For many years 70-something-year-old Drako Oho Zahar Zahar was a prominent figure in the British gay underground. In his time as a dancer he had posed for Salvador Dalí, worked with Andy Warhol, and can be seen, leather-clad, giant black dildo in hand, writhing around in the foreground of Derek Jarman’s The Garden.
But that was then and this is now. Today Drako suffers from anterograde amnesia: he is a man with no past, just a permanent, rolling present that forces him to take everyone, and everything, at face value, including filmmaker Toby Amies. When Amies first visits Drako to discuss making a film about him, Drako remembers nothing about their arrangement, but agrees to do it anyway, abiding by the code he has lived by, and has tattooed onto his arm, ever since losing his memory: ‘Trust, Absolute, Unconditional’. The moving and inspiring film that emerges from several years of regular visits to Drako’s cramped Brighton council flat, festooned from wall to wall with gay pornography and scribbled notes-to-self, is a deeply human portrait of a developing friendship, and of a difficult life lived to its fullest.
Rather than document Drako’s colourful existence before the accident that robbed him of his memory, Amies makes the bold decision to focus on Drako now, choosing to take his subject for what he is, rather than for what he used to be. As their bond strengthens, and Amies shifts in Drako’s consciousness from another unknown to a ‘cher ami’, so Amies’s role changes, from documenter to carer, and the genuine warmth between Drako, on screen, and Amies off it, is enough to heat even the largest gentlemen’s sauna.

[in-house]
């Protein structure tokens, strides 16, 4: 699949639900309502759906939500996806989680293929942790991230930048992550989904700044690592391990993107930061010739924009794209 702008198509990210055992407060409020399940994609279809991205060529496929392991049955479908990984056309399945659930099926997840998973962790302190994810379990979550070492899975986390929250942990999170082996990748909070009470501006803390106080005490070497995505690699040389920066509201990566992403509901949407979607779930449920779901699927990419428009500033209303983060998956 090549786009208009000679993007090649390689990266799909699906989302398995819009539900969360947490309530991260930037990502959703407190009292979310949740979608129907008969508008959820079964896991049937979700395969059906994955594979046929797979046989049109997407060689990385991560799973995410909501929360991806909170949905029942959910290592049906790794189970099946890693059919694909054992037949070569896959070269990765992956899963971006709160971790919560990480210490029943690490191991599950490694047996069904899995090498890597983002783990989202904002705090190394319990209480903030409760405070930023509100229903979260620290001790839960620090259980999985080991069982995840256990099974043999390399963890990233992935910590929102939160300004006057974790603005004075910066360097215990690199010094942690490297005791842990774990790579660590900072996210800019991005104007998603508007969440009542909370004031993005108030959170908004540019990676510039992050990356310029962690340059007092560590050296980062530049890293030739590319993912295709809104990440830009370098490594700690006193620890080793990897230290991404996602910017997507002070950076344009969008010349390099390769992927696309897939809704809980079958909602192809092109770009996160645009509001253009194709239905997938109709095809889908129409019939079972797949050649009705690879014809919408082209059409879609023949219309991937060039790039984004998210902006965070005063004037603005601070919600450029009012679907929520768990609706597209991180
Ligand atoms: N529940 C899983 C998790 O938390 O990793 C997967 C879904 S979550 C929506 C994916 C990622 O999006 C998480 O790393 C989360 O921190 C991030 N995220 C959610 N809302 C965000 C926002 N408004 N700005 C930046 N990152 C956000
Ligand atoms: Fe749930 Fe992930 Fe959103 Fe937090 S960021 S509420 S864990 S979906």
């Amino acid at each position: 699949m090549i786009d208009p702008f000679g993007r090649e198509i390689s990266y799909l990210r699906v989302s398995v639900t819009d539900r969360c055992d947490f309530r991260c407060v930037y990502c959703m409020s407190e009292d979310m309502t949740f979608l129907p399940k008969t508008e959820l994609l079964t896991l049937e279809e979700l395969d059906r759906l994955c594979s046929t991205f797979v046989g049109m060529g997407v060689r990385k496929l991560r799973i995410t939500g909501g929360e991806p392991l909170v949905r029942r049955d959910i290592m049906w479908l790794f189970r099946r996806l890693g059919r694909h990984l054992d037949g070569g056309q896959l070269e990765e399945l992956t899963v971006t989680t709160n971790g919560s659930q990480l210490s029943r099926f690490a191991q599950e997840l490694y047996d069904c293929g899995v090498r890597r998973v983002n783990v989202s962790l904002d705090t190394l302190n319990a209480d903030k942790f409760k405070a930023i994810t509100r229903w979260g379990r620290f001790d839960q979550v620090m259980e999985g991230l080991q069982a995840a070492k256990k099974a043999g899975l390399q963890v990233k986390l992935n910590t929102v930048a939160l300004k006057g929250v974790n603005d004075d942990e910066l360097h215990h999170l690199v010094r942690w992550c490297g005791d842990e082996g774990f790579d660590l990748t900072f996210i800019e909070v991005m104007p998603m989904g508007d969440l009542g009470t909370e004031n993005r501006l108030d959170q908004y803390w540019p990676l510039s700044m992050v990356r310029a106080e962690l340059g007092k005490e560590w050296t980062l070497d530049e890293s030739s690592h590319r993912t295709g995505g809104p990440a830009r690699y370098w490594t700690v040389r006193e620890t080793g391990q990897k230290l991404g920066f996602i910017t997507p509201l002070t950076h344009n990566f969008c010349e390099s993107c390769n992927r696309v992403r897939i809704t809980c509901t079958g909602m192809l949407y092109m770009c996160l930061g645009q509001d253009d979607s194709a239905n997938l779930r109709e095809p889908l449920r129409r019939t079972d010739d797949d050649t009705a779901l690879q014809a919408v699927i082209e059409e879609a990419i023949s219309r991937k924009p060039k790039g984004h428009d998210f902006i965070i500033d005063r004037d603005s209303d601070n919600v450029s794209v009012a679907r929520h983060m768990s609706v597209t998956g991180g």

This in itself should counter any accusations – and they have been raised – that the film exploits Drako’s mental health problems: indeed Amies confronts his subject with that very question. ‘I like to be used,’ moans Drako, staring into the camera, tugging at his stretched, pierced nipples through specially prepared holes in a chunky knit sweater. Just who, we are forced to ask, is using who here?
With all the current talk of ‘British Values’, it strikes this reviewer that every voting age adult in this country should be encouraged, or, if they protest, forced to see The Man Whose Mind Exploded. Here they will learn about the once deep-seated British Values of not just tolerance, but of celebration of difference and eccentricity that must be retained, and will surely be lost, in a world without Drakos.
Watch the trailer: